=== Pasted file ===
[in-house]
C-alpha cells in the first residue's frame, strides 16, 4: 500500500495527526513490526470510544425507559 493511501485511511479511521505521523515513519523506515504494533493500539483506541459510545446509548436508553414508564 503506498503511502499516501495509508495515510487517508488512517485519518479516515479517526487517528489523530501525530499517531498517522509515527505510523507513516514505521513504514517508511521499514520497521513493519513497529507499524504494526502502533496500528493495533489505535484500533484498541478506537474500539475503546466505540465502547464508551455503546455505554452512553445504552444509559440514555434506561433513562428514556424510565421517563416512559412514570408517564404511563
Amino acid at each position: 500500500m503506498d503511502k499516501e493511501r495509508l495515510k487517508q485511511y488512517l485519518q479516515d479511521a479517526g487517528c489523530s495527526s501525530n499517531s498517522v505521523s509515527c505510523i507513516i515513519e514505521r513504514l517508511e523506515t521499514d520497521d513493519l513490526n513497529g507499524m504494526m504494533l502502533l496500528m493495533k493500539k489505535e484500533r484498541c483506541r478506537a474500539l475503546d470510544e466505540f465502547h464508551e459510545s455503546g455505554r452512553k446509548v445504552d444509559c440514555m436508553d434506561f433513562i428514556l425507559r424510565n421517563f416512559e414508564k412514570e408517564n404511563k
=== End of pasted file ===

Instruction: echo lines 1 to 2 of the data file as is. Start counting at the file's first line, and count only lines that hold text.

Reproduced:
[in-house]
C-alpha cells in the first residue's frame, strides 16, 4: 500500500495527526513490526470510544425507559 493511501485511511479511521505521523515513519523506515504494533493500539483506541459510545446509548436508553414508564 503506498503511502499516501495509508495515510487517508488512517485519518479516515479517526487517528489523530501525530499517531498517522509515527505510523507513516514505521513504514517508511521499514520497521513493519513497529507499524504494526502502533496500528493495533489505535484500533484498541478506537474500539475503546466505540465502547464508551455503546455505554452512553445504552444509559440514555434506561433513562428514556424510565421517563416512559412514570408517564404511563